Ironically, there are even examples from the countries of the communist bloc, most of which used fees and fines on emissions as basic tools of environmental protection. However, pollution charges were paid out of the soft budgets of state enterprises and therefore had little chance of influencing enterprise behavior. Ultimately, they have become pay-to-pollute schemes whose revenues support government environment agencies..
After the fall of communism, the multilateral development banks and the Western industrialized countries promoted market-based instruments to a Central European audience eager for alternatives to central planning. They seemed the right targets for this message, as they are in most respects “developed” industrialized economies rather than “developing” countries. Typically, they have excellent universities, high rates of literacy, a technically trained civil service, and an existing system of environmental regulation.
For the most part, economic instruments have not taken hold in the countries in transition. Demonstration emissions-trading and transferable-permit systems with a handful of managed trades were actively pursued in Kazakhstan, Poland, and the Czech Republic. An elaborate Slovak system is scheduled to begin in 2002. But these were only experiments, and they did not deliver on their promise of enabling these countries to avoid the mistakes committed in the name of environmental protection in the West.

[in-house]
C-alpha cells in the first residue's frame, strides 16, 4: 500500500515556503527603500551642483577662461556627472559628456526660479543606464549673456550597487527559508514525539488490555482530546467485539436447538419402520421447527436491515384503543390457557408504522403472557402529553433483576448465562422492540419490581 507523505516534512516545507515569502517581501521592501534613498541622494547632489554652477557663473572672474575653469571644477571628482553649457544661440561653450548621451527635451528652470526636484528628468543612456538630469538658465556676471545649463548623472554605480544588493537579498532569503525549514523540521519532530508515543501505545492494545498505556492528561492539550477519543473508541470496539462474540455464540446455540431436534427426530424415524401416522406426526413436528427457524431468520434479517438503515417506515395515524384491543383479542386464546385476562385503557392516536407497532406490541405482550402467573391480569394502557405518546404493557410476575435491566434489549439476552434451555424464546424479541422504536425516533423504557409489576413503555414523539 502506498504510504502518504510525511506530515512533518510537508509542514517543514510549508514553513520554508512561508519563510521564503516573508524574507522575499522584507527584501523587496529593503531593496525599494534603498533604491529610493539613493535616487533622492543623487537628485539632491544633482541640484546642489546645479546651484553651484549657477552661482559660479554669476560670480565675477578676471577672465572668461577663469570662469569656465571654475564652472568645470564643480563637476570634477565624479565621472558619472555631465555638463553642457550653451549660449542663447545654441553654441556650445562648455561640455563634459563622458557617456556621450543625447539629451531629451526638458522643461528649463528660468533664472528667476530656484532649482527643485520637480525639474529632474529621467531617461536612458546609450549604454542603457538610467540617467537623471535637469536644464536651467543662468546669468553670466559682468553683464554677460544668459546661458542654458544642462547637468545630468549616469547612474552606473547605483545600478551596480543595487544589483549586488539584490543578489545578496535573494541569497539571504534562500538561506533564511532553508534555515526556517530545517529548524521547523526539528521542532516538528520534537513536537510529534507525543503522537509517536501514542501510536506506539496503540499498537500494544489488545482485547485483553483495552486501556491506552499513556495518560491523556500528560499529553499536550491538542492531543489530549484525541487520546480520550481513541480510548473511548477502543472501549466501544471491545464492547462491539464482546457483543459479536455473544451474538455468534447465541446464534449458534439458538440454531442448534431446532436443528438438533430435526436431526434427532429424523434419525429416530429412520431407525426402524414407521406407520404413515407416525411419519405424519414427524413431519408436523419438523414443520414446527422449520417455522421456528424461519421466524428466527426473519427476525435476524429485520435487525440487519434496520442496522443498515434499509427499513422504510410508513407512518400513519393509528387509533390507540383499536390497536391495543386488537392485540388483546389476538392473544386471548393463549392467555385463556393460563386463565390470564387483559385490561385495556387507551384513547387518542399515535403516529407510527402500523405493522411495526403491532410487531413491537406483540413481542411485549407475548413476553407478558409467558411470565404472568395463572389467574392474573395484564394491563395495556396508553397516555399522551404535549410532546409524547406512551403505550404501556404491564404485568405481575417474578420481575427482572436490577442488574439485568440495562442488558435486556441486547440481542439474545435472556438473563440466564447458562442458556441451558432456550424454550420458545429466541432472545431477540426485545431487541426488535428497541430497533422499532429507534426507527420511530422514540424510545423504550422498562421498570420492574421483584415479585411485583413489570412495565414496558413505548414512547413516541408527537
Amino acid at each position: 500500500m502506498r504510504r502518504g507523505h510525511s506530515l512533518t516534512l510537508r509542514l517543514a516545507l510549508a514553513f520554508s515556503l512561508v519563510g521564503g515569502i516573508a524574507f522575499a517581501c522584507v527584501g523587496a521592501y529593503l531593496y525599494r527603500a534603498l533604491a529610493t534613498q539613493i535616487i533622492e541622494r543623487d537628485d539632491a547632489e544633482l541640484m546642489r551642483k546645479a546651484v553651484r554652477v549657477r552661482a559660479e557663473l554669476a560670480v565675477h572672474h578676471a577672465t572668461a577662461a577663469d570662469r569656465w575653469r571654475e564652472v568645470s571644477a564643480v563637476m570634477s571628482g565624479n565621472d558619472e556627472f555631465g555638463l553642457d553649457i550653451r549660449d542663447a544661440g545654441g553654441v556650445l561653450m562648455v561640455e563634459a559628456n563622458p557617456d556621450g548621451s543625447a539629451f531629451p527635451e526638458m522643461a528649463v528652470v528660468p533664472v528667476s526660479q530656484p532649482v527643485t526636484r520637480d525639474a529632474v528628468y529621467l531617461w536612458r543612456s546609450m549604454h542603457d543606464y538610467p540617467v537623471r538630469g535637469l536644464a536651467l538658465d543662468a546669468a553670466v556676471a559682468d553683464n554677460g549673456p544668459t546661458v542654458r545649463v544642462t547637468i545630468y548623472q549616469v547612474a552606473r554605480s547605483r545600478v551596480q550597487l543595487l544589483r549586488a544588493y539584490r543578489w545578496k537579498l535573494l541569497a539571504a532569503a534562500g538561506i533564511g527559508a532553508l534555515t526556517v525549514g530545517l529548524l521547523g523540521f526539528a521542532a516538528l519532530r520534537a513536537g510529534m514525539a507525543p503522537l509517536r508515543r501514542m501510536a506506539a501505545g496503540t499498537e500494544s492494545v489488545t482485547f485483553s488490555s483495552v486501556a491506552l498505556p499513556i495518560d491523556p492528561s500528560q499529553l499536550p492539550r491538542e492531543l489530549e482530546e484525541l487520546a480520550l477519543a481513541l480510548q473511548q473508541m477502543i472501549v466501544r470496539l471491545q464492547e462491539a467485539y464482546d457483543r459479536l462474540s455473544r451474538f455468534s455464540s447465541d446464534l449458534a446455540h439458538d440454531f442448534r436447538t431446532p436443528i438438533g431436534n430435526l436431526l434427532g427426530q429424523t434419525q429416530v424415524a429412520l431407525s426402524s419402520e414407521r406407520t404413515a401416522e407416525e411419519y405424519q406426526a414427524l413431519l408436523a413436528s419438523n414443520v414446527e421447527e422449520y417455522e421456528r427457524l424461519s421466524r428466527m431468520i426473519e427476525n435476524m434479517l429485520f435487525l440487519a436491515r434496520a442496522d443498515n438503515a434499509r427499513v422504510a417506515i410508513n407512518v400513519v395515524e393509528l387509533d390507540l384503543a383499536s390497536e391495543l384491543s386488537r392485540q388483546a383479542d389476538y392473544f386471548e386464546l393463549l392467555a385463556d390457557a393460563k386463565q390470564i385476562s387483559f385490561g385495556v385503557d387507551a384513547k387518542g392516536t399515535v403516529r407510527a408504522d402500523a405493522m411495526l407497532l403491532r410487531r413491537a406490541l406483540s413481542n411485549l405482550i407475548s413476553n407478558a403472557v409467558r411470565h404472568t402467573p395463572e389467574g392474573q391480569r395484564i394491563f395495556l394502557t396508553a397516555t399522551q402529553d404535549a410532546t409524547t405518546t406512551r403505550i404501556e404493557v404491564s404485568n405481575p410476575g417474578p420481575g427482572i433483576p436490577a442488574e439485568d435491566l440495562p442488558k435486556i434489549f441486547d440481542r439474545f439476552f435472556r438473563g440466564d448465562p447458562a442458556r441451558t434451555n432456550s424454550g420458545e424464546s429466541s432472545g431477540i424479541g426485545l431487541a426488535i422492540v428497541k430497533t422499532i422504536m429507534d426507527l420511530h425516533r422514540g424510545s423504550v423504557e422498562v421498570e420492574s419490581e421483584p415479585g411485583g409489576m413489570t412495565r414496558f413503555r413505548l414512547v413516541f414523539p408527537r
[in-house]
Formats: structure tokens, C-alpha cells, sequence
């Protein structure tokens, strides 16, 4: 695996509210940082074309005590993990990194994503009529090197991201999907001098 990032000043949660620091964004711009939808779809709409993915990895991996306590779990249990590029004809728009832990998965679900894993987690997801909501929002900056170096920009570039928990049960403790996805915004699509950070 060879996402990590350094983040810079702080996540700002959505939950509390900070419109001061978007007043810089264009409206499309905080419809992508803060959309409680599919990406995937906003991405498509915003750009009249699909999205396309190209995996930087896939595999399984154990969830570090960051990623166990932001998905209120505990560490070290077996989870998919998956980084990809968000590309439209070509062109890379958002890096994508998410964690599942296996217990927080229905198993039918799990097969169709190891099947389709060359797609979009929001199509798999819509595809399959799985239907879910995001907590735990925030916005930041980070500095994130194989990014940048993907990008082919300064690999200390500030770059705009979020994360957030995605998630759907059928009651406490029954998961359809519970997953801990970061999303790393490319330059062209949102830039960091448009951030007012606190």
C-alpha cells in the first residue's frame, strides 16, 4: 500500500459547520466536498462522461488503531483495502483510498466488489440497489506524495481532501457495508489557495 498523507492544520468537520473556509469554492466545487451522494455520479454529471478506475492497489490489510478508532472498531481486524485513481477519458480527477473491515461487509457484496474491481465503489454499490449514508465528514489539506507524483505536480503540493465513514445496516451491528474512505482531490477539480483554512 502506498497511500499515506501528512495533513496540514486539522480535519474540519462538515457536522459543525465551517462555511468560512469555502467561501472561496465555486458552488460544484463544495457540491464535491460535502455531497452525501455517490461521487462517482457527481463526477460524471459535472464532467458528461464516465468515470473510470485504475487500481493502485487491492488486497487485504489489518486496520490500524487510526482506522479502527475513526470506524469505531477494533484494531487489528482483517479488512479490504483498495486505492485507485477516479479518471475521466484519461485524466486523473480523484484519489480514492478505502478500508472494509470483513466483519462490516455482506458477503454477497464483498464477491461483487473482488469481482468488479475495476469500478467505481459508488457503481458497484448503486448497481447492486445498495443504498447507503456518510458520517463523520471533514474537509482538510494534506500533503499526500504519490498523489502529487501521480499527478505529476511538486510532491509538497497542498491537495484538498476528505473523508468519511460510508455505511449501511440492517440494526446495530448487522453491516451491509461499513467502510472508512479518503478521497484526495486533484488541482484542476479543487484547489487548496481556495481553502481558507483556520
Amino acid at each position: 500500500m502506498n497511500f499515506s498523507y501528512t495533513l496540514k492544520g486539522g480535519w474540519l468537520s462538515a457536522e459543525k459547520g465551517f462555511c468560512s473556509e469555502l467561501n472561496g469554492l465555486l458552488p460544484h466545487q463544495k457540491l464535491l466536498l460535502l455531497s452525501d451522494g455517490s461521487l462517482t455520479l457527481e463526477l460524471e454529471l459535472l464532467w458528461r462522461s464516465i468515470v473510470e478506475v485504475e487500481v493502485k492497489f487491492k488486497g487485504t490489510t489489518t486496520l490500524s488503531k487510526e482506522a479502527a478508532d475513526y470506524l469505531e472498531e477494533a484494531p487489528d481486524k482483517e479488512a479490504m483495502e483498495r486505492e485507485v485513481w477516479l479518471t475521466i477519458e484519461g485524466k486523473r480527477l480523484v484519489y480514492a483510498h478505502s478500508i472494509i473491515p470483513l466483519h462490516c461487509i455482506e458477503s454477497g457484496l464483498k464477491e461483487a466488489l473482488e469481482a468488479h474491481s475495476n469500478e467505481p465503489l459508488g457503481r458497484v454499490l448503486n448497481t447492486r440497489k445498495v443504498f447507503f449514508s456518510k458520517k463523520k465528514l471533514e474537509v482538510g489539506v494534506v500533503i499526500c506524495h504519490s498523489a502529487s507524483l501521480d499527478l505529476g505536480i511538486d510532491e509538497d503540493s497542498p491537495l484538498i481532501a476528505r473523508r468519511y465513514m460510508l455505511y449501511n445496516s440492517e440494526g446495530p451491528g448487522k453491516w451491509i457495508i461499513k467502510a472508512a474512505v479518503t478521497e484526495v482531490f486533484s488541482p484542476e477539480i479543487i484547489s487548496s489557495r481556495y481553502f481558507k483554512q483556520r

With hindsight we can see that these countries simply lacked many of the prerequisites for an effective market-based approach. And we should keep in mind that in many ways these countries are stronger candidates for market strategies than are the developing countries. Among the missing ingredients for success were:
Bone-deep understanding of markets. The actors in complex market transactions must have considerable skills that did not exist in the countries of the former Soviet bloc. Before 1989, scholars studied non-Marxist economics, but industrial managers experienced an economy structured under the rules of state socialism, without profit and loss, Western accounting principles, or a stock market. A few countries had retained a trading mentality in small businesses, but major industry faced a steep learning curve before it could assume the responsibilities of pollution trading.
Reliable recourse when deals fail. Emissions trading is the purchase and sale of paper instruments that represent a right to pollute in the future. These are complex intangible property rights, subject to the normal hazards of commercial transactions. Sellers may default, and buyers may go into bankruptcy. False accounting is a peril that has led to criminal investigations in the United States. Someone must police trades and ensure their integrity. This arbiter can be the environmental authority, another administrative body, or the courts, but it must exist.